Dr. R. Steven Notley

Dr. R. Steven Notley is
Distinguished Professor of
New Testament and Christian
Origins on the New York City
campus of Nyack College
(2001-present)
and the Academic Director of
the El-Araj Excavation Project
He received his Ph.D.
from the Hebrew University,
where he studied with the late Professor David Flusser. 

Dr. Notley lived sixteen years in Jerusalem with his wife and four children, during which time he was the founding chair of the New Testament Studies program at the Jerusalem University College.  He has been directing groups of students and laypeople to Israel and the eastern Mediterranean region for over 25 years. 

He is the author of many books and articles.  He continues collaborative research and publication with Israeli scholars in the fields of historical geography, ancient Judaism and Christian origins.  Among his list of publications, he co-authored with Flusser the historical biography, The Sage from Galilee:  Rediscovering Jesus’ Genius (Eerdmans 2007); with Professor Anson Rainey (Tel Aviv University) the monumental biblical atlas, The Sacred Bridge: Carta’s Atlas of the Biblical World (Carta Publishing 2005, 2014); with Professor Ze’ev Safrai (Bar Ilan University) an annotated translation of Eusebius’ important description of Roman Palestine, Eusebius, Onomasticon:  A Triglott Edition with Notes and Commentary (Brill 2005).  Recently he rejoined Safrai for their second work, a pioneering collection and translation of the earliest rabbinic parables that provide the literary and religious context for the parables of Jesus, The Parables of the Sages (Carta 2011).

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Dr. David Emanuel

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Dr. David Emanuel is a British
citizen who graduated from
the University of London with
a Master’s degree in Computer
Science in 1997, and soon after
relinquished a successful
career in computing and tele-
communications to pursue his
interest in the Hebrew Bible,
originally with the intent of
strengthening his role as a lay preacher. His studies led him to Israel, where he studied for a Masters and PhD in Hebrew Bible at the Hebrew University in Jerusalem.

While in Israel, David played an integral role in establishing an indigenous Hebrew speaking Messianic (Jews who believe in Jesus) congregation in a small village, Ma’aleh Adummim, 5 miles west of Jerusalem. He used his gifting in teaching, preaching, and administration to help build and maintain the congregation in the village. During his stay in Israel, David additionally became actively involved with the Falasa community, Ethiopian Jewish immigrants, and was selected to sit on the board of Project Sheba, a non-profit organization dedicated to assisting Ethiopian Jews settle into Israeli society.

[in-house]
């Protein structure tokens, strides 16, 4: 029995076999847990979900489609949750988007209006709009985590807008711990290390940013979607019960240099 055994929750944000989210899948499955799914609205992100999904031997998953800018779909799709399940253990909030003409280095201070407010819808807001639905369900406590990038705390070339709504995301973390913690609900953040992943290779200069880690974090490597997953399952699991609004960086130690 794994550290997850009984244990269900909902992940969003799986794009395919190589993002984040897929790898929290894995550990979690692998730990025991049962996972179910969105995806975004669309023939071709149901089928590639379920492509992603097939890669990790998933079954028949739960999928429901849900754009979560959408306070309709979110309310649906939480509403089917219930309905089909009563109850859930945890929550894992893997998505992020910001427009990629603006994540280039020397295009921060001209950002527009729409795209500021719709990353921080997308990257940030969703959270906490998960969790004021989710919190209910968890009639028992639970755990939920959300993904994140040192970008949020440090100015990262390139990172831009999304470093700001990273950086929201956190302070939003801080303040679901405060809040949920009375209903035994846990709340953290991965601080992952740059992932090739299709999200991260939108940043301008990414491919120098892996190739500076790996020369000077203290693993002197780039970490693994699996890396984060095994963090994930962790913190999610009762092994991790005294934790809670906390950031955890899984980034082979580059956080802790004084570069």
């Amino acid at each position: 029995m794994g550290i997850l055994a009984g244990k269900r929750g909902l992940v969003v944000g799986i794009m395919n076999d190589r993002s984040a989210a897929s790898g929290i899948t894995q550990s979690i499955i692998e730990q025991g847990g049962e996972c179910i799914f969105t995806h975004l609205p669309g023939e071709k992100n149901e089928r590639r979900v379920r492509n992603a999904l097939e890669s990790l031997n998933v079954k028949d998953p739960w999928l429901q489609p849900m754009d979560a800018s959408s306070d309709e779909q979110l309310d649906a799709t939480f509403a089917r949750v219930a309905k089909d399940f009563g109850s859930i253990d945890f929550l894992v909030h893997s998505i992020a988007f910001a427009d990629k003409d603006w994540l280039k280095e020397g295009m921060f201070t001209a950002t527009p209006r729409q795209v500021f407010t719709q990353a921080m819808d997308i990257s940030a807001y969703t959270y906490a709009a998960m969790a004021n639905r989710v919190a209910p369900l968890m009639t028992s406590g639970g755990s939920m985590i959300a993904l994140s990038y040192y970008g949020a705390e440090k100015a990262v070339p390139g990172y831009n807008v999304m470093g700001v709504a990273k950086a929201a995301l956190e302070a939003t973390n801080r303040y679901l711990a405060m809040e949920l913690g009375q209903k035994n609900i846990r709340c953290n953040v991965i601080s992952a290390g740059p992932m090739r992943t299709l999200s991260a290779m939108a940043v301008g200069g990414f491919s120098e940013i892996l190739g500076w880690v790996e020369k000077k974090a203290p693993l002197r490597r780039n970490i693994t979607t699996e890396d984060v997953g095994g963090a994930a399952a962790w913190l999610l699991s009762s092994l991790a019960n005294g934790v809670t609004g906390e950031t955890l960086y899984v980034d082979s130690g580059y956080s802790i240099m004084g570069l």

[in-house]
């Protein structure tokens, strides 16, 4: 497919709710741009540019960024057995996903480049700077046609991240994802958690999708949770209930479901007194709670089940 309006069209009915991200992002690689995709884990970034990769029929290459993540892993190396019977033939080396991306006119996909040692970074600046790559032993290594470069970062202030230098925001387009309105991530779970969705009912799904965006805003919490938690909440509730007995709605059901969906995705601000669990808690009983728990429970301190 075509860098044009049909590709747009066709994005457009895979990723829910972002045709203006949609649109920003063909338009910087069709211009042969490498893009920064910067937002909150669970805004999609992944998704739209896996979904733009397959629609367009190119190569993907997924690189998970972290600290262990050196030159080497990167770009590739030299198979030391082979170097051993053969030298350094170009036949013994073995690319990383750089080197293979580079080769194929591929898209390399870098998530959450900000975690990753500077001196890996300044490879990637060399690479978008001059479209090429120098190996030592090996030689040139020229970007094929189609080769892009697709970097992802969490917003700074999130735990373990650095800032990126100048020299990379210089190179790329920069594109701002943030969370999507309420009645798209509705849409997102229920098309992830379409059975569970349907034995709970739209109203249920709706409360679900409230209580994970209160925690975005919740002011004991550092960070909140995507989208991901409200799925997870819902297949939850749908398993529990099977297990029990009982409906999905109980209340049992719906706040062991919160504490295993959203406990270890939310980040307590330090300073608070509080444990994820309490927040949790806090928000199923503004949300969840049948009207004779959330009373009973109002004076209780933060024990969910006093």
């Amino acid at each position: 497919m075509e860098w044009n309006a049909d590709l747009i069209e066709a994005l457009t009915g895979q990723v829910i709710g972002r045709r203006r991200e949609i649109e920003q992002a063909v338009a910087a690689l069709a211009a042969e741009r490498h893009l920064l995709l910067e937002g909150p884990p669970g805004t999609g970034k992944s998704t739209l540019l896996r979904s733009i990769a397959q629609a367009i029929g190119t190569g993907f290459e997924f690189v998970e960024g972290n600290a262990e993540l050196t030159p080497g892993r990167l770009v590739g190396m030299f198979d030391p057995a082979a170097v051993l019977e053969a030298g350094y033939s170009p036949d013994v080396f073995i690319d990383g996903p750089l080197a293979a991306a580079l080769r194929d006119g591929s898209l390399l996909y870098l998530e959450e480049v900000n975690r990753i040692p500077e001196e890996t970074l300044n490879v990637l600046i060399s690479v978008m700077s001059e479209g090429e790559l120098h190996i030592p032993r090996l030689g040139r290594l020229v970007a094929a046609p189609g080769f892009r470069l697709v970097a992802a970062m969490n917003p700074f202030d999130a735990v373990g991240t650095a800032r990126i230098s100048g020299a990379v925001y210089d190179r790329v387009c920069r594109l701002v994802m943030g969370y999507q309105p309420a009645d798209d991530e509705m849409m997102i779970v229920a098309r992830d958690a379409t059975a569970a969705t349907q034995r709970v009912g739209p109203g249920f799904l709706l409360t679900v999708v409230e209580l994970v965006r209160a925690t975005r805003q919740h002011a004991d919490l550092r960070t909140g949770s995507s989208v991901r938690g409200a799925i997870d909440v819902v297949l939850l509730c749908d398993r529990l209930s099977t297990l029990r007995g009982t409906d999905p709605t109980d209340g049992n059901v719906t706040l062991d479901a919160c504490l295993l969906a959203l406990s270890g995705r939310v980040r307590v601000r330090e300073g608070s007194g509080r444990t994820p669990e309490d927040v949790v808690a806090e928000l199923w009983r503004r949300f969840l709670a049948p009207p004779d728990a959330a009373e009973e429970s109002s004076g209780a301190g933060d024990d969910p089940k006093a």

After completing his doctorate in 2008, David returned to the UK, where he filled in as a lay preacher for a church undergoing interregnum. Two years after this he was called to move again, this time to New York, Nyack College. Presently, in addition to teaching Old Testament and Hebrew at Nyack College, David teaches Hebrew classes in an “online” environment for Eteacher.

Additionally, he has written numerous articles on Hebrew grammar for the BibleMesh project, and provided the Hebrew audio recordings for the program. David is married to Emma, and has five children, all of whom were born in Israel. In his free time, David enjoys hiking with his family, photography, and tinkering with computer gadgets, and he remains active on the board of Project Sheba.

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Dr. Jeffrey P. García

Jeffrey P. García is Assistant

Professor of New Testament

and Second Temple Literature

at Nyack College (NYC). He

holds BA in Biblical and Theo-

logical Studies from Nyack

College (NYC), where he

studied with Dr. R. Steven

Notley, and an MA, Phil and

PhD in Hebrew and Judaic

Studies from New York University, where he studied under the direction of world-renowned Dead Sea Scrolls scholar Dr. Lawrence Schiffman.

 

His speciality is in early Judaism, the New Testament, and the literature of the Tannaim. He is currently invested with examining the Gospels and Acts as sources for ancient Jewish thought and practice, as well the manner that they preserve ancient Jewish traditions.

 

He is the author of On Human Nature in Early Judaism: Creation, Composition, and Condition (Paderborn: Brill; Ferdinand Schöningh, 2020) and of Understanding the Gospels as Ancient 

Jewish Literature (Jerusalem: Carta, 2018),

and is co-editor, with  R. Steven Notley, of 

The Gospels in First-Century Judaea (Brill, 2016). He has contributed to the Biblical Archaeology ReviewLexham Bible Dictionary (Lexham Press, 

2016), and The Routledge Encyclopedia of Ancient Mediterranean Religions (Routledge, 2015).

 

He has worked as a teaching guide in Israel, Jordan, and Greece with the Center for Holy Lands Studies since 2012. Jeffrey was born in Spanish (East) Harlem, New York City. He now lives in Queens with his wife, Maureen and their family.

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